As Russia Empties Embassies, Who Will Replace That Lost Passport?

As Russia Empties Embassies, Who Will Replace That Lost Passport? Photo The United States Embassy in Moscow is already struggling to handle some basic operations after a previous major staff reduction. Credit Alexander Nemenov/Agence France-Presse — Getty Images MOSCOW — The scope of Russia’s retaliatory expulsions of Western diplomats grew clearer Friday as the Kremlin summoned 23 ambassadors to issue eviction orders, while diplomatic veterans questioned how the United States Embassy, with a greatly reduced staff, could perform basic tasks.
The ambassadors, mostly European, called to the Kremlin Friday were told that their diplomatic staffs would be cut by the same number of people as had been lost by Russian embassies in their own capitals during a recently coordinated ouster of more than 150 Russian diplomats.
On Thursday, Russia said it would expel 60 American diplomats.
The expulsions and counter-expulsions, following the crisis over the poisoning of a former Russian spy, Sergei V..

Built to Flood: Brutal Choice in Houston: Sell Home at a Loss or Face New Floods

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| Built to Flood
Brutal Choice in Houston: Sell Home at a Loss or Face New Floods

KATY, Tex. — When Hurricane Harvey struck Houston, floodwaters swept through Eileen and Jeff Swanson’s two-story brick home, blanketing the first floor in muck and nearly destroying a domestic existence 12 years in the making. Their china cabinet, in the family for three generations, was reduced to a sodden mess. A couch, once a soft red, had blushed into a watery burgundy; the carpet squished like grass at the bottom of a marsh. A dirty foot-high water line ran wall to wall, marking the local crest of an event that the National Weather Service called “the most significant tropical cyclone rainfall event in United States history.”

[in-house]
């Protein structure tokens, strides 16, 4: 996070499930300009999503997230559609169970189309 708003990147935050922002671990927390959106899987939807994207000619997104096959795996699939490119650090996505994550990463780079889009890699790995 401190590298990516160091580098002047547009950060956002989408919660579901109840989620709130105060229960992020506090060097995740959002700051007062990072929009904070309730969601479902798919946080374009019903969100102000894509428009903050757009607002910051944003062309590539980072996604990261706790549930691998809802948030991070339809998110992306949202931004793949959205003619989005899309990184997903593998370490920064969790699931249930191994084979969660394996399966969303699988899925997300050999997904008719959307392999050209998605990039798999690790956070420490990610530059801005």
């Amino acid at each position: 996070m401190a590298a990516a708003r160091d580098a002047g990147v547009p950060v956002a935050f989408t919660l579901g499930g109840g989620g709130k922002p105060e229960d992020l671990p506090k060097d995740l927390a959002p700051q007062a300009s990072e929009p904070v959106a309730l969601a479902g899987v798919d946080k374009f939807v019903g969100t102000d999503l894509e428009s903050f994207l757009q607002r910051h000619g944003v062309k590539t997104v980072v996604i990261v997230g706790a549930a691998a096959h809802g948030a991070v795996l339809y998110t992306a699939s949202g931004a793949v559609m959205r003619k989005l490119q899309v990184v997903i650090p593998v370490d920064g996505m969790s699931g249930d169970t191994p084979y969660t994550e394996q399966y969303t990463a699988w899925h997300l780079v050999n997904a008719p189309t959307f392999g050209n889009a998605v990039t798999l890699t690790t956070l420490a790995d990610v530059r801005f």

After the floodwaters receded, the Swansons returned to a house ravaged, endless questions, few answers — and a looming decision.
They are not alone. Hundreds of homeowners in Canyon Gate at Cinco Ranch, a quiet subdivision in a west Houston suburb, a..

Andrew Balducci, Who Turned a Market Into a Food Mecca, Dies at 92

Supported by Obituaries Andrew Balducci, Who Turned a Market Into a Food Mecca, Dies at 92 Photo Andrew Balducci in the store Balducci’s in Greenwich Village in an undated photograph. He was the driving force behind the expansion of business from a Brooklyn pushcart to a dominant epicurean emporium. Credit The Balducci family Long before the New York food emporiums Fairway, Citarella, Dean & Deluca, Grace’s Marketplace and Eataly, there was Balducci’s.
It began a century ago as a rented pushcart in Greenpoint, Brooklyn, operated by Louis Balducci, an immigrant from southeastern Italy. But it began growing thanks to his son Andrew, who, on his return from World War II, persuaded his father to leave the pushcart behind and move across the East River to open a modest sidewalk greengrocery in Greenwich Village.
Soon Andy, as everyone called him, had even bigger ambitions for the business.
“I always thought the store should be a little more sophisticated,” he told The New York Times in..

‘Vicious’ Killer of 11 Women Gets Death Penalty in China

‘Vicious’ Killer of 11 Women Gets Death Penalty in China Photo The verdict against Gao Chengyong, convicted of 11 murders that included rape and defiling corpses, was applauded in China. Credit Reuters BEIJING — Thirty years after Gao Chengyong embarked on a succession of 11 rape-murders of women in northwest China, a court sentenced him to death on Friday, following an investigation that involved sifting through 230,000 fingerprints.
The sentence by a court in Baiyin, a small city in Gansu Province, was not unexpected in China, which executes more prisoners than any other. But the verdict against Mr. Gao, 53, a farmer, itinerant worker and shopkeeper, was widely reported, and applauded, in China, where the killings drew intense attention.
“The motives for the defendant Gao Chengyong’s crimes were utterly despicable, the means were utterly vicious, the nature of the crimes utterly vile,” the court’s verdict stated, according to the China News Service, an official agency.
The court foun..